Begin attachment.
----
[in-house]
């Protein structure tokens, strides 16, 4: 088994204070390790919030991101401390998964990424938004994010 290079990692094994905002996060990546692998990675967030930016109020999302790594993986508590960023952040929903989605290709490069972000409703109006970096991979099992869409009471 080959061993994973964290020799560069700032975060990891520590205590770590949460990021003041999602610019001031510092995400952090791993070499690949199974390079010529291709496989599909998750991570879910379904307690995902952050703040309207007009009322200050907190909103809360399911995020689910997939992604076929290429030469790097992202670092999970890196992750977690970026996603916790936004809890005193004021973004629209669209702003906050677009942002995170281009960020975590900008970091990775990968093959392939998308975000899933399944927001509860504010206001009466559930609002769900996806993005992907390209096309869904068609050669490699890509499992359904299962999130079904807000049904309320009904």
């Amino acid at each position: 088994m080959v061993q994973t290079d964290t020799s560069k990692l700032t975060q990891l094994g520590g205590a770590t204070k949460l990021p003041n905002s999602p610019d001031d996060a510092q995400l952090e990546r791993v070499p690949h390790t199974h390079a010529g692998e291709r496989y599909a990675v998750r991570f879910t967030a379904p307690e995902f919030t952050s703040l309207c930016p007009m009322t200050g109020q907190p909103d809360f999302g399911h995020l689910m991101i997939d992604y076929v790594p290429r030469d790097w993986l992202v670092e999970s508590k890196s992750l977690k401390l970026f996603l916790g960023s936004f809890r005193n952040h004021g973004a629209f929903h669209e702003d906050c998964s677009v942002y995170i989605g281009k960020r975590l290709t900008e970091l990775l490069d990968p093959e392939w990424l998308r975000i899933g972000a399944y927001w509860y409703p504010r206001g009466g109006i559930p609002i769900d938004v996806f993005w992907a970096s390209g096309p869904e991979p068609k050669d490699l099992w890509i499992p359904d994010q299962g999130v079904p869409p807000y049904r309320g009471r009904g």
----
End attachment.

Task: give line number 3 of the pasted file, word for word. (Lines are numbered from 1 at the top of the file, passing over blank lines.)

């Amino acid at each position: 088994m080959v061993q994973t290079d964290t020799s560069k990692l700032t975060q990891l094994g520590g205590a770590t204070k949460l990021p003041n905002s999602p610019d001031d996060a510092q995400l952090e990546r791993v070499p690949h390790t199974h390079a010529g692998e291709r496989y599909a990675v998750r991570f879910t967030a379904p307690e995902f919030t952050s703040l309207c930016p007009m009322t200050g109020q907190p909103d809360f999302g399911h995020l689910m991101i997939d992604y076929v790594p290429r030469d790097w993986l992202v670092e999970s508590k890196s992750l977690k401390l970026f996603l916790g960023s936004f809890r005193n952040h004021g973004a629209f929903h669209e702003d906050c998964s677009v942002y995170i989605g281009k960020r975590l290709t900008e970091l990775l490069d990968p093959e392939w990424l998308r975000i899933g972000a399944y927001w509860y409703p504010r206001g009466g109006i559930p609002i769900d938004v996806f993005w992907a970096s390209g096309p869904e991979p068609k050669d490699l099992w890509i499992p359904d994010q299962g999130v079904p869409p807000y049904r309320g009471r009904g």